Bartolo Colon has been called the leader of the rotation, and this season he has certainly pitched like it. There was a lot of talk about the Mets using him as a trade chip last season, but they ended up keeping him and he his having another impressive year at age 42. His return to the majors and to prominence came in 2011 with the Yankees when he turned back the clock for most of that summer and looked like the 2005 Cy Young Award winner. After initially being disgusted that he had made the team as a reliever and then being annoyed that he would join the rotation, watching him pitch every five days became one of the best parts of that season.

What has Colon meant to the young rotation?

Simon: Ballplayers will tell you how this or that veteran is a great leader or clubhouse presence or guiding hand or whatever. I suspect Colon is all of those things, but I’m not particularly interested in the details.

Colon has been great for the Mets this season and utterly entertaining nearly every time he starts. That’s good enough for me.

Keefe: I remember when Ike Davis made his debut and it was an event for the Mets and Mets fan. But over time, he fell out of favor, got injured and also sick and then was eventually traded to Pittsburgh. The Mets picked Lucas Duda over Davis in the great Davis-Duda Debate and it worked out for them last year when Duda hit 30 home runs with 92 RBIs.

It always seemed like they were very close to same player and that’s what made the debate even harder because no one really had a real grasp on which of the two would end up having better career. Now this season, both are off to hot and almost identical starts with Davis now in Oakland and it makes the comparison between them even crazier.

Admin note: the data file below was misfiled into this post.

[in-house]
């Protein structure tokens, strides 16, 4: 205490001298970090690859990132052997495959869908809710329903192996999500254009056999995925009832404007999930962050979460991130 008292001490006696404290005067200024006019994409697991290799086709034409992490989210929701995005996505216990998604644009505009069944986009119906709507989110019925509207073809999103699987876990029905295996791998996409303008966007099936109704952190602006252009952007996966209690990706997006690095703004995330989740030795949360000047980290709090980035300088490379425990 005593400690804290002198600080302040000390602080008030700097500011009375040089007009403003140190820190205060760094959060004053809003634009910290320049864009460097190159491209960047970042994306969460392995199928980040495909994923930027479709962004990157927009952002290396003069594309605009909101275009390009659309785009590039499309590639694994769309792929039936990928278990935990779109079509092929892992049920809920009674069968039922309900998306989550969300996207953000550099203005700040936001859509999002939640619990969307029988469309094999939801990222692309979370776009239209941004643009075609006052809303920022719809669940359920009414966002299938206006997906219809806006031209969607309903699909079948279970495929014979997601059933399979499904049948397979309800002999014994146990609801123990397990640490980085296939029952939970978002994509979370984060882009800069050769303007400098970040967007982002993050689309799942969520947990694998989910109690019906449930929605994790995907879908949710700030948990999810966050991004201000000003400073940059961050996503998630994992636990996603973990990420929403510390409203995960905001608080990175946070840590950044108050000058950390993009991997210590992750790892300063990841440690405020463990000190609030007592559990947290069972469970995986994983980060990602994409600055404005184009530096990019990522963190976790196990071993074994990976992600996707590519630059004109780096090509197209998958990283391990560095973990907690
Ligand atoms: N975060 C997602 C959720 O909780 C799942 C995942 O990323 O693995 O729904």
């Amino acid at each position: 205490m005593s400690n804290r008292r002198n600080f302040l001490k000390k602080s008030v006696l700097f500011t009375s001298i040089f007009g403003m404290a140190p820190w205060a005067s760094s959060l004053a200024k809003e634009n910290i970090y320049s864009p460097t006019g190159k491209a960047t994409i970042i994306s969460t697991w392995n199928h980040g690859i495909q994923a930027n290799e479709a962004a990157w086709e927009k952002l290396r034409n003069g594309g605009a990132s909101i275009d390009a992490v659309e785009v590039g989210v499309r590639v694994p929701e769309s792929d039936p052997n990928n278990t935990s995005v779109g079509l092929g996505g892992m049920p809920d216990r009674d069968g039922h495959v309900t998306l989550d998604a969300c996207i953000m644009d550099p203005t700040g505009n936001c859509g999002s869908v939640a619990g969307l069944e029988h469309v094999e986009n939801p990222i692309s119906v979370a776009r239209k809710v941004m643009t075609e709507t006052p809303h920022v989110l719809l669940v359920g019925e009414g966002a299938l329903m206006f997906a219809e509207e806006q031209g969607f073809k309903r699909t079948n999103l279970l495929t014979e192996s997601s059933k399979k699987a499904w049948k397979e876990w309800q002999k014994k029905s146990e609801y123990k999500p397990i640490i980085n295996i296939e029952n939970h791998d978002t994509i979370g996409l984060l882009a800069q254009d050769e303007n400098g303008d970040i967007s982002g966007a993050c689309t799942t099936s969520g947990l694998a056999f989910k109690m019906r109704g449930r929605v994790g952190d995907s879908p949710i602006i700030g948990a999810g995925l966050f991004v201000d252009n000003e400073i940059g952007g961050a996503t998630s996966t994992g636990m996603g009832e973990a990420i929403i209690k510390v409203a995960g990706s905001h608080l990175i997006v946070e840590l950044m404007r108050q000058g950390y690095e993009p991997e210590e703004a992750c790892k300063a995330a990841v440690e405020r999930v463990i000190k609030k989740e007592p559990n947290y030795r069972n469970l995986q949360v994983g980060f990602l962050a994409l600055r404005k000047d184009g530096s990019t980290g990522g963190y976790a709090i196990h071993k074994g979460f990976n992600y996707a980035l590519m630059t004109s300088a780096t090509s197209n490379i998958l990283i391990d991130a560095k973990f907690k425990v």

Were you on the Davis or Duda side of the debate? Were you upset that Davis didn’t become the next icon for the Mets?

Simon: I was a big Ike Davis supporter when he came up and looked like Keith Hernandez with power, and I soured on him like everybody else did when he stopped hitting altogether and his defense deteriorated. Lucas Duda might be my favorite Met at the moment, and I’m thrilled that he’s been playing so well since the Mets traded Davis.

Especially now that he’s in the American League, I’m happy to root for Davis and I hope he has his career back on track in Oakland.

Keefe: A lot of people thought the Mets would be competitive this year and if everything broke right they could be in the mix for a wild-card spot and somewhere around 90 wins. Through the first 15 games of the season, they have exceeded expectations with a perfect 10-0 start at home, incredible starting pitching and timely hitting. Basically everything that has gone wrong for the Mets in recent years since the 2007 collapse has gone right for them in the first two-plus weeks of the season.

What were you expectations for the Mets before the season started and have they changed at all after the 13-3 start?

Simon: I thought the Mets would be a little better than .500 and that if a few things went their way they’d be competing for one of the two wild cards in the National League. They’re not going to win 80 percent of their games all year, but they’ve been a lot of fun to watch through these first 16 games and certainly my expectations for them have changed a good deal—perhaps more than they should—after their hot start.

I’d say they’re now more likely than not to make the playoffs in one way or another, but I wouldn’t quite pencil them in as NL East champs at this point.